All posts tagged: over 50

I know this is so wrong… but I promise I’ll do it today…

… I think the devil made me do it 🙂 I know one reader in particular (Hi P!) is going to tear his hair out at my folly. What’s a dumb thing you can’t help doing, even though you absolutely KNOW you shouldn’t? Drive a bit too far before filling up with petrol? Too long time between dentist appointments? (Damn, I do that too). Release your foolish failures here, it’s a safe space 🙂 In gratitude for being silly sometimes, without huge repercussions, G xO

So grateful to be locking down here in the rainforest for COVID-19

Who wants to join me in a meditative new resolution?

Like all of us, I’m glad to have made it unscathed to the end of this year. Surrounding me have been lockdowns, high tensions about vaccination rates (we called it the ‘strollout’ at first here in Australia), and now the surging stress of Omicron. *sigh I am utterly blessed and grateful to live where I do, with my trees, birds, and nearby creek. My latest New Year’s Eve plans have all been shelved, with Covid cases soaring both locally and nationally, and a party in my pyjamas and living room is more appealing by the day. (Or an early night. I could handle an early night.) But today, I came across a blogging recommendation for the Insight Timer app. Have you heard of it? At least three of my friends swear by it, and I’ve been meaning to check it out… So I downloaded it, and listened to my first 20-min talk sitting on the [pictured] verandah in the early sunshine, after several days of rain. It felt great. Then I started thinking about all …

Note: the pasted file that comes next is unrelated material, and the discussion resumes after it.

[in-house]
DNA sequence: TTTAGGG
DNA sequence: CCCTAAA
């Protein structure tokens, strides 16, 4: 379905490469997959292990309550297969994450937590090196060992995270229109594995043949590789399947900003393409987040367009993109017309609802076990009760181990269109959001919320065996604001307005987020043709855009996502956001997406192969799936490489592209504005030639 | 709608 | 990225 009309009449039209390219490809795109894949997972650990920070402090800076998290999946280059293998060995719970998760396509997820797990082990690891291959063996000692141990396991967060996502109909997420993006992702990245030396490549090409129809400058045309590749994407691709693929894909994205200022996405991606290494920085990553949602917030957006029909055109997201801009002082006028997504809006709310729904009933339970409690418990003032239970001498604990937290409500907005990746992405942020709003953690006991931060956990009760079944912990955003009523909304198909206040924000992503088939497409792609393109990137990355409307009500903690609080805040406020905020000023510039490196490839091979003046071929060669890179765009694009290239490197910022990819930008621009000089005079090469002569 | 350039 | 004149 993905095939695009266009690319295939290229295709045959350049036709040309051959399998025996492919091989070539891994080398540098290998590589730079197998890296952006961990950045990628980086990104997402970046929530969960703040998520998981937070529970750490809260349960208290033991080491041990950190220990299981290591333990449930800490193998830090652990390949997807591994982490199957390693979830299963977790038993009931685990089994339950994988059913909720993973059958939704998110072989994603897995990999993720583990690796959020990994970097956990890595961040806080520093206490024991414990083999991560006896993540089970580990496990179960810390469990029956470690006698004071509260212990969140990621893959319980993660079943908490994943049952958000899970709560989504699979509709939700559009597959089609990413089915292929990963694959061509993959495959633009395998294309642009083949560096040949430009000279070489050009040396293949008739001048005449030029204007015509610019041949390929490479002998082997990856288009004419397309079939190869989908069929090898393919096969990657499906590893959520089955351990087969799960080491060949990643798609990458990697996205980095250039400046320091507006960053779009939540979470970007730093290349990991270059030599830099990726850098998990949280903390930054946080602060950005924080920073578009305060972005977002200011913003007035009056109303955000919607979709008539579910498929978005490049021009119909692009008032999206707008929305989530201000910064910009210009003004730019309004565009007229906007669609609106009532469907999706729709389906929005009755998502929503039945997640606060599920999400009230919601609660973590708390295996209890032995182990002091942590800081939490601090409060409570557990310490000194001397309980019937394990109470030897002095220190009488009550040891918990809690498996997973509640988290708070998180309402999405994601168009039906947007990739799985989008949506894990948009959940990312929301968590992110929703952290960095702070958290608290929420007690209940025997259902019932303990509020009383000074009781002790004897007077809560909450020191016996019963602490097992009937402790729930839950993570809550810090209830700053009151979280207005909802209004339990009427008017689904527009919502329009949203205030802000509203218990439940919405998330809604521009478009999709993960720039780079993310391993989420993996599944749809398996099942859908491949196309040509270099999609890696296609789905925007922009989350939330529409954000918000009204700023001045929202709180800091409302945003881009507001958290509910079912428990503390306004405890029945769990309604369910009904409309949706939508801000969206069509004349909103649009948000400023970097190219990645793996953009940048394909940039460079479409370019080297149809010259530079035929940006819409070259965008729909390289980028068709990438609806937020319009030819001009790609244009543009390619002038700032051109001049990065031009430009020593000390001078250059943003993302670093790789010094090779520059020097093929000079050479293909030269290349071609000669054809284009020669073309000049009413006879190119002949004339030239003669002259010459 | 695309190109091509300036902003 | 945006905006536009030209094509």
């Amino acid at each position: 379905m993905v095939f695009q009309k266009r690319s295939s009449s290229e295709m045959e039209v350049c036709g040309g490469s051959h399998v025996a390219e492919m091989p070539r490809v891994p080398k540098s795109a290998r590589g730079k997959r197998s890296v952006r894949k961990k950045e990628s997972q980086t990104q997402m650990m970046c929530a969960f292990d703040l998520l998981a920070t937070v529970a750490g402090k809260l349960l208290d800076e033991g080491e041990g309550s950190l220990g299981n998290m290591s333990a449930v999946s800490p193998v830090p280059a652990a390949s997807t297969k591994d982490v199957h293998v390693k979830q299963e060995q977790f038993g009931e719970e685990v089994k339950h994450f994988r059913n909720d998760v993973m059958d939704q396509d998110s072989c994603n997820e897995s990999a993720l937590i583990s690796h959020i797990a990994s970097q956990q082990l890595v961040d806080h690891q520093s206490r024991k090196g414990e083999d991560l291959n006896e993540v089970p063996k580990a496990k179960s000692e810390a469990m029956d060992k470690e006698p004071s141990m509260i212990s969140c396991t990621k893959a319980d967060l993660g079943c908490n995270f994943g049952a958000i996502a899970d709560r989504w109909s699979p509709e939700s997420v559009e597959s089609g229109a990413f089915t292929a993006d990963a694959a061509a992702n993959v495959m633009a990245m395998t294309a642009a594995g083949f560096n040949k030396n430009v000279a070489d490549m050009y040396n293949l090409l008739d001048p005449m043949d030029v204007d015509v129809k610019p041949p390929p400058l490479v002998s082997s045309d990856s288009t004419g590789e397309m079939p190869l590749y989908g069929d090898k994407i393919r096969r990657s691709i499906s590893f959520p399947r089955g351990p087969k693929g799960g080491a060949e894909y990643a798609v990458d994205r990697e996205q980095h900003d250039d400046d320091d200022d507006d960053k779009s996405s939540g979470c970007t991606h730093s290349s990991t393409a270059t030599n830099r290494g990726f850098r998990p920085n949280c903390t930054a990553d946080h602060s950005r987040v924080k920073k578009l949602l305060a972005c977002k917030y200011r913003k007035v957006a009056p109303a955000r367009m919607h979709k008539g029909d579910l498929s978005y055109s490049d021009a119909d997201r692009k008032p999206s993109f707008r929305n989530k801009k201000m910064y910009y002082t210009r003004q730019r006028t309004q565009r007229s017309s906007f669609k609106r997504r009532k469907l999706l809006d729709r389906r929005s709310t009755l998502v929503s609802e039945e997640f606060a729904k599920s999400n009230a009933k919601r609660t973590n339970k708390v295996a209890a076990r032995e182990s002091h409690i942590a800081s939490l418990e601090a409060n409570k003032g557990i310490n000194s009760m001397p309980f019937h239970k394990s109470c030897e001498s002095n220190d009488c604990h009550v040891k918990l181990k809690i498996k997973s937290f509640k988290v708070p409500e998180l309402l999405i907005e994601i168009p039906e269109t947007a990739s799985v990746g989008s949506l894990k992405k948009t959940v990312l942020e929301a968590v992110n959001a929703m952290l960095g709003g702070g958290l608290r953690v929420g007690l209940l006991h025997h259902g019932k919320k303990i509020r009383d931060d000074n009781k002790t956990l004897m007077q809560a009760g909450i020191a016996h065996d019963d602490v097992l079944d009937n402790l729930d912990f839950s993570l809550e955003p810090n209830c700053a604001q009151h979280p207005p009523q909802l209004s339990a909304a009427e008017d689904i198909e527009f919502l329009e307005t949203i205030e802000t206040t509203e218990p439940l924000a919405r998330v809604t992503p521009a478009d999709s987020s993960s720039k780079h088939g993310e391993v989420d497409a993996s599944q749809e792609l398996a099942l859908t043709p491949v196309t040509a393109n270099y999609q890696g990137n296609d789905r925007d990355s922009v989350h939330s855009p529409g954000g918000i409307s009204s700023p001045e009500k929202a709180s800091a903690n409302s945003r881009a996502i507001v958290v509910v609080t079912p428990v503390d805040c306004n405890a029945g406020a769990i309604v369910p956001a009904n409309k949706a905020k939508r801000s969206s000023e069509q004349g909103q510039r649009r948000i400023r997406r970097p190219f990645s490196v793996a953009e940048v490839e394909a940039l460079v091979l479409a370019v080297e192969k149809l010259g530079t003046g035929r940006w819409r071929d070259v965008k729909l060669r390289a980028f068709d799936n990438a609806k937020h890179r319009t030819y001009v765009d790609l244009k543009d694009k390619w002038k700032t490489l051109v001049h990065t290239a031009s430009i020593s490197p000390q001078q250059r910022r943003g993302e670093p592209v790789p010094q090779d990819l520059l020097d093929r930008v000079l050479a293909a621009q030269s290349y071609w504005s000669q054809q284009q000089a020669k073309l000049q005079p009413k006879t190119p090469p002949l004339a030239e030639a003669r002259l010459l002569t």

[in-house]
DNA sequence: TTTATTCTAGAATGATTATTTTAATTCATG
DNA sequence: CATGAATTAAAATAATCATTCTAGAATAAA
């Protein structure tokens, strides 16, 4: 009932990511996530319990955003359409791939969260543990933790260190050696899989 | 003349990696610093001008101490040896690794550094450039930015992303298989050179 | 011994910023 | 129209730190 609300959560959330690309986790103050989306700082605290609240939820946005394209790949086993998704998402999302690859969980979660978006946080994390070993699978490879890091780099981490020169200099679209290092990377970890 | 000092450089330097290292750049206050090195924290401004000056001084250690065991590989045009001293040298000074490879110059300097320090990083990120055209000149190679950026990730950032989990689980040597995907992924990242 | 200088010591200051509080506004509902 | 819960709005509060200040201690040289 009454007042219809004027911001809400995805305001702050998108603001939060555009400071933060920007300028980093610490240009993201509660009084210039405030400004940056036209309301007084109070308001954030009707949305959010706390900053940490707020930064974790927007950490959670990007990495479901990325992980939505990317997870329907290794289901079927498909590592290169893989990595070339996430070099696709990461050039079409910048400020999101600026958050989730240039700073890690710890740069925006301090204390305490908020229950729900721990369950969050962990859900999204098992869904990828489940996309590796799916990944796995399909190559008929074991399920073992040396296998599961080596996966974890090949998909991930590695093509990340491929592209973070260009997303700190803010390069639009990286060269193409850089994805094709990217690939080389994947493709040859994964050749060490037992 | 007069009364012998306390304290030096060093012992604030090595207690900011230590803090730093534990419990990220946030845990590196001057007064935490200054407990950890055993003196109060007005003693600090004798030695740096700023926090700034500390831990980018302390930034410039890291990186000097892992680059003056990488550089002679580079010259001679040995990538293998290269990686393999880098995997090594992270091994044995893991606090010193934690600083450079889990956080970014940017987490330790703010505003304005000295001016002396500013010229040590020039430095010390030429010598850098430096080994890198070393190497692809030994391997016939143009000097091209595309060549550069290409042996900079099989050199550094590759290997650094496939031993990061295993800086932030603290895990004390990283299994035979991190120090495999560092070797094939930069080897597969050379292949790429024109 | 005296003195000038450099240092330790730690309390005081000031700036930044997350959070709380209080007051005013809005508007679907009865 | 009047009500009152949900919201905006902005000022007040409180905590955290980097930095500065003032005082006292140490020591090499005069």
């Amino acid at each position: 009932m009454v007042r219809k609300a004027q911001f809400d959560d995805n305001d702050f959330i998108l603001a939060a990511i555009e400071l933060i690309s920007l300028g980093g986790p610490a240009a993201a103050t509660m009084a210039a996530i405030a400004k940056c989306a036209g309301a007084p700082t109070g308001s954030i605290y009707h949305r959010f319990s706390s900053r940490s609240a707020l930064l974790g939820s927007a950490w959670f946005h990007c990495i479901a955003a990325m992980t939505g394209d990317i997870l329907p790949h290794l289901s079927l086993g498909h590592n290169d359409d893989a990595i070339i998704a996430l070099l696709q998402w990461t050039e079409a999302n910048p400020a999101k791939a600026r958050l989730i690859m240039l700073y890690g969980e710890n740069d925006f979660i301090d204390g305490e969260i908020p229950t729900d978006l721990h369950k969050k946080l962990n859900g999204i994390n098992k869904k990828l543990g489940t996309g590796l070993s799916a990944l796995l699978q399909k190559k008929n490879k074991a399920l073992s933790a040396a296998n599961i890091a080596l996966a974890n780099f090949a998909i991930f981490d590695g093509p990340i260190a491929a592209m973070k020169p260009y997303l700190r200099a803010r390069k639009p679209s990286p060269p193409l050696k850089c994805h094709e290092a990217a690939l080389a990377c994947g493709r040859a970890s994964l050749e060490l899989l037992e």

“You should get your gun licence”; words I never thought I’d hear, nor consider

Hello from the glorious Australian rainforest, full of fecundity and native animals. But we also have feral pests, and that’s who I’m battling at the moment. This young female koala was photographed 2 days ago on my driveway: I want to offer a safe place for her to grow up and breed. I’ve written before about my challenge to catch & dispose of feral cats wandering our property; my wildlife camera also caught footage of a fox. One wild cat can kill 1,100 animals/lizards/birds a year, and foxes have been named as one of the most destructive invasive species in Australia (introduced in the 1800s by British colonists who wanted to continue the sport of fox hunting). My horror on seeing one in my garden has been increased with the news that some foxes have learnt to climb trees, seeking baby koalas (NO!), and sugar gliders or possums, who are all tree-dwelling (and previously therefore thought to be safe from this nasty apex predator). NOT ON MY WATCH FOXY. So I’ve lent my camera to …

A year has passed since I nearly died; this makes me both happy & sad

Today, 12 months ago, I rolled my car right over on a wet road, and wrote about it here. Somehow, I came away with only concussion, whiplash, and a frozen shoulder (which is now thankfully almost fully ‘thawed’). The ambulance workers couldn’t believe I wasn’t more badly injured; neither could the 2 doctors on duty, and the smash repairs guy who towed away my car looked at me incredulously: “There’s not a straight panel on it! How are you not dead?” Obviously, I’m so glad I’m not dead. As are my son, my beloved, and my family and friends. It absolutely rocked my world, for in 37 years of driving, I’d never even had a car park prang. It shocked me to feel so vulnerable in my concussion and whiplash, then had to accept my shoulder was in fact ‘freezing’ in April [they are often triggered by a traumatic event, and occur more often in women over 50 FYI]. The shoulder was agony– if I knocked it, it felt like I’d been hit by lightning, …